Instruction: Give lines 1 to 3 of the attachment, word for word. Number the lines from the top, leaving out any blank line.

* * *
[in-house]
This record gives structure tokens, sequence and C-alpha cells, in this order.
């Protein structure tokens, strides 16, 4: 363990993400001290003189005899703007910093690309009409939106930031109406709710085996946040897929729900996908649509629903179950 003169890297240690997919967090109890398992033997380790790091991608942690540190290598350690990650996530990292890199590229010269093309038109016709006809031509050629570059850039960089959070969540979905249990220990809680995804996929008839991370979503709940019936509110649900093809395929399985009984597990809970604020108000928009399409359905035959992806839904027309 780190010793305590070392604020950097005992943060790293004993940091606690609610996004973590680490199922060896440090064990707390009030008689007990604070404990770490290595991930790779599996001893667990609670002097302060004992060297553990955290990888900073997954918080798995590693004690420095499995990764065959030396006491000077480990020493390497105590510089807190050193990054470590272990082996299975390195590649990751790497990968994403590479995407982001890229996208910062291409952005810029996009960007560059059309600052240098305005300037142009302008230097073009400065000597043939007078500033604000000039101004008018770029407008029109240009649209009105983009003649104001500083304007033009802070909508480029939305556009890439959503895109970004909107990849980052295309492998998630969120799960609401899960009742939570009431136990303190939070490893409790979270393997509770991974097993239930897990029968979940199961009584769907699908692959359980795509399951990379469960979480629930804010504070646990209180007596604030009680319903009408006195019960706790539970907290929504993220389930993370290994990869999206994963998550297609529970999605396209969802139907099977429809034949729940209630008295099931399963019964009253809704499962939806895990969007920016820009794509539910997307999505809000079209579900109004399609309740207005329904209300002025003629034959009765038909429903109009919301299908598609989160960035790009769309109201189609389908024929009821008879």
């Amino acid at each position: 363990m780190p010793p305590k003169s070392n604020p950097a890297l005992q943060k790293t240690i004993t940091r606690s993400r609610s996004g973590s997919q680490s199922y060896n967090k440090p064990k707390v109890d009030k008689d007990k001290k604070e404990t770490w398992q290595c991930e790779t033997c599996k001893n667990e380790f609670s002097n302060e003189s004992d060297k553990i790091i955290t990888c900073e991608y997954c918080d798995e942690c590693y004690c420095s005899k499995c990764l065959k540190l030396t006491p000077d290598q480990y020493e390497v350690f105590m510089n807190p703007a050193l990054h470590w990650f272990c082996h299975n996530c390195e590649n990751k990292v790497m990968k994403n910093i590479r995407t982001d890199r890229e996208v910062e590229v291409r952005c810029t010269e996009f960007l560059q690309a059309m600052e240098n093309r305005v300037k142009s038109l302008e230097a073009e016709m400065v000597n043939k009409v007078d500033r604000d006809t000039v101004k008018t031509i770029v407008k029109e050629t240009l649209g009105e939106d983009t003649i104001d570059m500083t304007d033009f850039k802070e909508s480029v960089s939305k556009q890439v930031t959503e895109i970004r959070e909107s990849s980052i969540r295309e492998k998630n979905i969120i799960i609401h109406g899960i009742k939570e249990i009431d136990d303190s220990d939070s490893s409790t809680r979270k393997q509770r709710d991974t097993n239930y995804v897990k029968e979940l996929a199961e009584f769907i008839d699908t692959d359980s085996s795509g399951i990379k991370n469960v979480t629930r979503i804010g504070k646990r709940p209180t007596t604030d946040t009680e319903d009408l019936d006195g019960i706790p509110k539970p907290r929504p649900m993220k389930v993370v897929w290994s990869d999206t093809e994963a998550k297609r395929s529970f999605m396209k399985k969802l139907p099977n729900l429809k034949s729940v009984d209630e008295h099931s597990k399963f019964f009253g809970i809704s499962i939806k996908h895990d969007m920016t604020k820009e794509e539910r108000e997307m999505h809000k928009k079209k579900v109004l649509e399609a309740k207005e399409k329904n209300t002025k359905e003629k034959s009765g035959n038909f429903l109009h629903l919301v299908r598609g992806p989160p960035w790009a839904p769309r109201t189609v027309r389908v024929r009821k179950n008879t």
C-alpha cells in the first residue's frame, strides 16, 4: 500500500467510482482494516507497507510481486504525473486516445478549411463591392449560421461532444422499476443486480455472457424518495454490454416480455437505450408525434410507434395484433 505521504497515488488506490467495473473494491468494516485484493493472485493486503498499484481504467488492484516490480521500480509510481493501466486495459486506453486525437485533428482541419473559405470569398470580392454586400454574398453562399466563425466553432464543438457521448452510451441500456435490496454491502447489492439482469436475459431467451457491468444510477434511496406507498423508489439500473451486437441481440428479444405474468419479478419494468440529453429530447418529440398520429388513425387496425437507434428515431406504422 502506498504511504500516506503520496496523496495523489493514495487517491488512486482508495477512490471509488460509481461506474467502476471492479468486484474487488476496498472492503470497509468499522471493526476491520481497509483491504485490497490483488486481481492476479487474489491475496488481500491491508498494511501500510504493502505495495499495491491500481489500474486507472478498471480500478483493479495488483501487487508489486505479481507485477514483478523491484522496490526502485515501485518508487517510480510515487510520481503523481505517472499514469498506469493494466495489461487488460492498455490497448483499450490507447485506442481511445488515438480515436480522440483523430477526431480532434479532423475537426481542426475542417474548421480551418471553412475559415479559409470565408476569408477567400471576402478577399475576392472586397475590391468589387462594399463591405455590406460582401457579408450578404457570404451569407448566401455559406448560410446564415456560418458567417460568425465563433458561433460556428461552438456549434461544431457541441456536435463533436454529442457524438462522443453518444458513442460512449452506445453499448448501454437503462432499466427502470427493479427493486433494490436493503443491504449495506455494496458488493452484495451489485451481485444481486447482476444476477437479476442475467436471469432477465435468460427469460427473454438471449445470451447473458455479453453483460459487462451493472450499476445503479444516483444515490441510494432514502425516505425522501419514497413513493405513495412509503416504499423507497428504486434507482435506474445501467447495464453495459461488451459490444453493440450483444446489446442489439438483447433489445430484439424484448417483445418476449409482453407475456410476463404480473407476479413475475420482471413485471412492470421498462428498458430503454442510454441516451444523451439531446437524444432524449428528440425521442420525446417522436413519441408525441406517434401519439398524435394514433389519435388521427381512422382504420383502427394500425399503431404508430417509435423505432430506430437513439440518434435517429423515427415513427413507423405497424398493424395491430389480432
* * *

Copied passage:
[in-house]
This record gives structure tokens, sequence and C-alpha cells, in this order.
């Protein structure tokens, strides 16, 4: 363990993400001290003189005899703007910093690309009409939106930031109406709710085996946040897929729900996908649509629903179950 003169890297240690997919967090109890398992033997380790790091991608942690540190290598350690990650996530990292890199590229010269093309038109016709006809031509050629570059850039960089959070969540979905249990220990809680995804996929008839991370979503709940019936509110649900093809395929399985009984597990809970604020108000928009399409359905035959992806839904027309 780190010793305590070392604020950097005992943060790293004993940091606690609610996004973590680490199922060896440090064990707390009030008689007990604070404990770490290595991930790779599996001893667990609670002097302060004992060297553990955290990888900073997954918080798995590693004690420095499995990764065959030396006491000077480990020493390497105590510089807190050193990054470590272990082996299975390195590649990751790497990968994403590479995407982001890229996208910062291409952005810029996009960007560059059309600052240098305005300037142009302008230097073009400065000597043939007078500033604000000039101004008018770029407008029109240009649209009105983009003649104001500083304007033009802070909508480029939305556009890439959503895109970004909107990849980052295309492998998630969120799960609401899960009742939570009431136990303190939070490893409790979270393997509770991974097993239930897990029968979940199961009584769907699908692959359980795509399951990379469960979480629930804010504070646990209180007596604030009680319903009408006195019960706790539970907290929504993220389930993370290994990869999206994963998550297609529970999605396209969802139907099977429809034949729940209630008295099931399963019964009253809704499962939806895990969007920016820009794509539910997307999505809000079209579900109004399609309740207005329904209300002025003629034959009765038909429903109009919301299908598609989160960035790009769309109201189609389908024929009821008879």